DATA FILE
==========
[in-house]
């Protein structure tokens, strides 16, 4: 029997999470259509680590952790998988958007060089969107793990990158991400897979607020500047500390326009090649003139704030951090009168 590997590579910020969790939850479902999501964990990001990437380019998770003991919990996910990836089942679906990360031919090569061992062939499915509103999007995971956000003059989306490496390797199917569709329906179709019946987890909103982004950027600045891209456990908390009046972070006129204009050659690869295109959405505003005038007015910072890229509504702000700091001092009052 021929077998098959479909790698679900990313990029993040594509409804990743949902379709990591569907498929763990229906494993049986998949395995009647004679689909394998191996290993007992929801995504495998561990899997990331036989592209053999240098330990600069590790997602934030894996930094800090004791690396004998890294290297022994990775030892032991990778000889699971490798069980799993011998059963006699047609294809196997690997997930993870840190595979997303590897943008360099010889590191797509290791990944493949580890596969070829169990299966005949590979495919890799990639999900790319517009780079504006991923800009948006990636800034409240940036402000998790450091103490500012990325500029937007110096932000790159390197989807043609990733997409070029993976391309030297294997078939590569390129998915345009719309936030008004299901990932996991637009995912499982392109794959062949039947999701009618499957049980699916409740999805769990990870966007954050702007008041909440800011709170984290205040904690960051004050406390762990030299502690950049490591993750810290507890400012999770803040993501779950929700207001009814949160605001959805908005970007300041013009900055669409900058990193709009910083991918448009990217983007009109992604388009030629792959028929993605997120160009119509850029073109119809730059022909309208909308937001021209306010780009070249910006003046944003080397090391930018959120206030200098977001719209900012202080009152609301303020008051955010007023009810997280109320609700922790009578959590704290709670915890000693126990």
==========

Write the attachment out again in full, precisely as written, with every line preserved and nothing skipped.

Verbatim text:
[in-house]
């Protein structure tokens, strides 16, 4: 029997999470259509680590952790998988958007060089969107793990990158991400897979607020500047500390326009090649003139704030951090009168 590997590579910020969790939850479902999501964990990001990437380019998770003991919990996910990836089942679906990360031919090569061992062939499915509103999007995971956000003059989306490496390797199917569709329906179709019946987890909103982004950027600045891209456990908390009046972070006129204009050659690869295109959405505003005038007015910072890229509504702000700091001092009052 021929077998098959479909790698679900990313990029993040594509409804990743949902379709990591569907498929763990229906494993049986998949395995009647004679689909394998191996290993007992929801995504495998561990899997990331036989592209053999240098330990600069590790997602934030894996930094800090004791690396004998890294290297022994990775030892032991990778000889699971490798069980799993011998059963006699047609294809196997690997997930993870840190595979997303590897943008360099010889590191797509290791990944493949580890596969070829169990299966005949590979495919890799990639999900790319517009780079504006991923800009948006990636800034409240940036402000998790450091103490500012990325500029937007110096932000790159390197989807043609990733997409070029993976391309030297294997078939590569390129998915345009719309936030008004299901990932996991637009995912499982392109794959062949039947999701009618499957049980699916409740999805769990990870966007954050702007008041909440800011709170984290205040904690960051004050406390762990030299502690950049490591993750810290507890400012999770803040993501779950929700207001009814949160605001959805908005970007300041013009900055669409900058990193709009910083991918448009990217983007009109992604388009030629792959028929993605997120160009119509850029073109119809730059022909309208909308937001021209306010780009070249910006003046944003080397090391930018959120206030200098977001719209900012202080009152609301303020008051955010007023009810997280109320609700922790009578959590704290709670915890000693126990």